Faith-based and community organizations that meet the eligibility requirements are eligible to receive awards under this funding opportunity announcement.
Applications from individuals (including sole proprietorships) and foreign entities are not eligible and will be disqualified from competitive review and from funding under this announcement.
Eligible Clients Defined:
Potential program participants include both refugees with previous professional experience and refugees without professional experience who are interested in developing the skills to pursue a specific career. When returning to a profession held prior to resettlement is not feasible in the short term, implementing organizations will inform refugees about alternative career fields and positions that enable them to use their skills in a similar but more accessible capacity.
For the purpose of this FOA the term "refugee" refers to individuals with the following statuses who are eligible for ORR Refugee Resettlement Program benefits (see 45 CFR § 400.43(a) (1)- (6) or statutory provisions cited below):
1. Individuals paroled as refugees or asylees under § 212(d)(5) of the Immigration and Nationality Act (INA);
2. Refugees admitted under § 207 of the INA;
3. Asylees whose status was granted under § 208 of the INA;
4. Cuban and Haitian entrants, in accordance with the requirements in 45 CFR § 401.2;
a. Any individual granted parole status as a Cuban/Haitian Entrant (Status Pending) or granted any other special status subsequently established under the immigration laws for nationals of Cuba or Haiti, regardless of the status of the individual at the time assistance or services are provided;
b. A national of Cuba or Haiti who was paroled into the U.S. and has not acquired any other status under the INA and with respect to whom a final, non-appealable, and legally enforceable order of removal, deportation, or exclusion has not been entered;
c. A national of Cuba or Haiti who is the subject of removal, deportation, or exclusion proceedings under the INA and with respect to whom a final, non-appealable, and legally enforceable order of removal, deportation, or exclusion has not been entered;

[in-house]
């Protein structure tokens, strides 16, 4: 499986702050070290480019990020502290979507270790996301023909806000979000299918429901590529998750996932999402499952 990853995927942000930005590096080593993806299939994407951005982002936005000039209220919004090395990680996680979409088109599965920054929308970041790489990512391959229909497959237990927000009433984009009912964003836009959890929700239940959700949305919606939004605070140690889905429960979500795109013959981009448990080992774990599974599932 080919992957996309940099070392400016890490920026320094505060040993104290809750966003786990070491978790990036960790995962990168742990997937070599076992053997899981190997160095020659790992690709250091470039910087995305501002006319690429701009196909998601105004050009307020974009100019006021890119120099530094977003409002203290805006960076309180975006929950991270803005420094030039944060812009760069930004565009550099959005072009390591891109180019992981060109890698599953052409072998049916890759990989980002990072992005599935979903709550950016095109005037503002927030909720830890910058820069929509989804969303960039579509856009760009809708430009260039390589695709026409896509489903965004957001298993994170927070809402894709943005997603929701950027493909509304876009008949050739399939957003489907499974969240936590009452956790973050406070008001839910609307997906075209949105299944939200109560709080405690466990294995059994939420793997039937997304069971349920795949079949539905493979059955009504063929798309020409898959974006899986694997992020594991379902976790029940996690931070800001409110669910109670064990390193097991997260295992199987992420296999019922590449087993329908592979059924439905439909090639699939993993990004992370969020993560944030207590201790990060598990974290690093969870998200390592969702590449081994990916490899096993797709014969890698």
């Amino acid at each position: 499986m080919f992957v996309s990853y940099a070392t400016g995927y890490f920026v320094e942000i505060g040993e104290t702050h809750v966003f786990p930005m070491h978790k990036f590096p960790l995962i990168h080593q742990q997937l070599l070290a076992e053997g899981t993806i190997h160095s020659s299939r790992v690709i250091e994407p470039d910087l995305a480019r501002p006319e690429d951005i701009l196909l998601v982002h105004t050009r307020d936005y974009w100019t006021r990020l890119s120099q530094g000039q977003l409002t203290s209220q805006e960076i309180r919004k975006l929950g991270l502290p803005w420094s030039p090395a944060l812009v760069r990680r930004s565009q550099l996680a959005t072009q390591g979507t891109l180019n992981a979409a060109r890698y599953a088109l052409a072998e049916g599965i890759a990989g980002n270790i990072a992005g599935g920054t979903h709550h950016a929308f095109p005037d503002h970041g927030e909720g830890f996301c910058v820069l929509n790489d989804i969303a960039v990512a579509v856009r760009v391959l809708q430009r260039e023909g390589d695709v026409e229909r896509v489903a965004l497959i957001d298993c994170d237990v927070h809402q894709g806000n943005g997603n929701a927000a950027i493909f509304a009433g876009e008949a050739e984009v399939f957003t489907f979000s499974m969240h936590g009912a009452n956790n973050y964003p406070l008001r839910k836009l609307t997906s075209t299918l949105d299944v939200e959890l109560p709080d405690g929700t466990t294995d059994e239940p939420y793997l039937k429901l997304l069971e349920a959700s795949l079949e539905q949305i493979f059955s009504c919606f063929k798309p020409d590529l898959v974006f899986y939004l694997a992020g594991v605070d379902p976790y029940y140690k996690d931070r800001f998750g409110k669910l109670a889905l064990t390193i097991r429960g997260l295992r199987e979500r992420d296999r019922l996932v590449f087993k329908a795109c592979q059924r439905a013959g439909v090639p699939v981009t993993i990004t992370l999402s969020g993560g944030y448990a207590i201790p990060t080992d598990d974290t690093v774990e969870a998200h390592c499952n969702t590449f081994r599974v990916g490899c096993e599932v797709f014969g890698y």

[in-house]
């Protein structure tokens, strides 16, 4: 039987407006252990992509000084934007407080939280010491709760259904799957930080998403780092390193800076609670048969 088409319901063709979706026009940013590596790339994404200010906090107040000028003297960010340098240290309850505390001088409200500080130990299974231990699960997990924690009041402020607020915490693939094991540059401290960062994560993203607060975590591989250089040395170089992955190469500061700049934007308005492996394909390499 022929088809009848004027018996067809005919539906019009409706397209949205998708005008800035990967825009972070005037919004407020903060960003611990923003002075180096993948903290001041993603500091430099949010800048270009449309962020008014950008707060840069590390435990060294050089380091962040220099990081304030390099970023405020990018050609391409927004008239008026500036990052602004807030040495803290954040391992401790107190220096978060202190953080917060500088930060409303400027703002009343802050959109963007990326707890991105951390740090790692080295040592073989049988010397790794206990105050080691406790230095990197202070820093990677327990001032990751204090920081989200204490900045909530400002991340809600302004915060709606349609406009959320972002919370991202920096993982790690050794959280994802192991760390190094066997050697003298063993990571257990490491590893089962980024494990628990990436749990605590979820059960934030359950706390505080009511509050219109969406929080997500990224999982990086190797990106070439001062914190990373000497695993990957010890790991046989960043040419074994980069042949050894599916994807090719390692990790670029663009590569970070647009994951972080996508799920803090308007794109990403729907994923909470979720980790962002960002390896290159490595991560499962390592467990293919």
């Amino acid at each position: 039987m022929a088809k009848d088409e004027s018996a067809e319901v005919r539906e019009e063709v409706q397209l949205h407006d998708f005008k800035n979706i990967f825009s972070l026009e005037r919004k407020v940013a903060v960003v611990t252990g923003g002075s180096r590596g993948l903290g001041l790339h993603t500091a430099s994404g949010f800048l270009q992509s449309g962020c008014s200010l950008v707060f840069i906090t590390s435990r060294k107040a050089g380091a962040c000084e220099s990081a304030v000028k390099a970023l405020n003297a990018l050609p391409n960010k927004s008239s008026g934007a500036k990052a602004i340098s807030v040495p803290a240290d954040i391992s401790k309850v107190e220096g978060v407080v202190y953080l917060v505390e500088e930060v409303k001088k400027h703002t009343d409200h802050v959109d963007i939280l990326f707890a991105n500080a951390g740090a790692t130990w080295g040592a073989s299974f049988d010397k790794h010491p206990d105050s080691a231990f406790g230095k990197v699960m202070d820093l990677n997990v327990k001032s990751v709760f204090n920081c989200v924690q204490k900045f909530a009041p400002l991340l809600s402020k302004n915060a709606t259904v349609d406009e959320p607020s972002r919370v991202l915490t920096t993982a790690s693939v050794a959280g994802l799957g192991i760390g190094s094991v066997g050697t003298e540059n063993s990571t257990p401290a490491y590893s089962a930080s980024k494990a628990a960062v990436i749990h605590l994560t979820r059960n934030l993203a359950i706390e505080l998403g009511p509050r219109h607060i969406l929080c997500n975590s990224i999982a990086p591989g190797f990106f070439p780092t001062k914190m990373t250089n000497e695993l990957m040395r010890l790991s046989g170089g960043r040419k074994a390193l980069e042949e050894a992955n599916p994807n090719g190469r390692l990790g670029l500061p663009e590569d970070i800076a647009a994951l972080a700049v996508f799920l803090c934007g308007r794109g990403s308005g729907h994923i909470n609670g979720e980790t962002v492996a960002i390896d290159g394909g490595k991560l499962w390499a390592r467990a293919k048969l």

d. A national of Cuba or Haiti who has an application for asylum pending with the Department of Homeland Security/United States Citizenship and Immigration Services or Department of Justice/Executive Office for Immigration Review and with respect to whom a final, non- appealable, and legally enforceable order of removal, deportation or exclusion has not been entered;
5. Lawful permanent residents provided the individuals previously held one of the statuses identified above. (Note that this does not refer to Amerasians who are admitted as lawful permanent residents. See #6 below.);
6. Certain Amerasians from Vietnam who are admitted to the U.S. as immigrants pursuant to § 584 of the Foreign Operations, Export Financing, and Related Programs Appropriations Act, 1988 (as contained in § 101(e) of Public Law (Pub. L.) 100-202), as amended (8U.S.C. § 1101 note);
7. Iraqi and Afghan Special Immigrants per section 1244(g) of Div. A of Pub. L. 110-181, as amended (8 U.S.C. § 1157 note) and section 602(b) (8) of Div. F of Pub. L. 118-8, as amended (8 U.S.C. § 1101 note);
8. Victims of a severe form of trafficking in persons per the Victims of Trafficking and Violence Protection Act of 2000, Pub. L. No. 106-386, as amended, 22 U.S.C. § 7105(b) (1)(A) and (c);
ORR assistance and services must be provided to refugees without regard to race, religion, nationality, gender, or political opinion.
Additionally, ORR has designated as eligible for the RCP program only refugees who are not yet citizens and who have been the US for not more than 5 years at the time of enrollment. Prior approval for exceptions to the 5-year requirement may be requested if good cause can be shown as to why an individual who has been in the US for a longer period of time must be considered a priority for services under the program.
Electronic are due via Grants.gov by 11:59 PM ET, on the August 29, 2017 due date.
The deadline for receipt of paper applications is 4:30 PM ET on the August 29, 2017 due date. Paper applications received from applicants that have not received approval of an exemption from required electronic submission will be disqualified from competitive review and from funding under this announcement.
All applicants must have a DUNS Number and an active registration with the System for Award Management. Obtaining a DUNS Number may take 1 to 2 days.
View this opportunity on Grants.gov:
Before starting your grant application, please review the funding source's website listed below for updates/changes/addendums/conferences/LOIs.
P: (202) 260-6949
F: (202) 401-5772
Administration for Children and Families
Office of Refugee Resettlement
Division of Refugee Services
Mary E. Switzer Building
330 C Street, SW.
Washington , DC 20201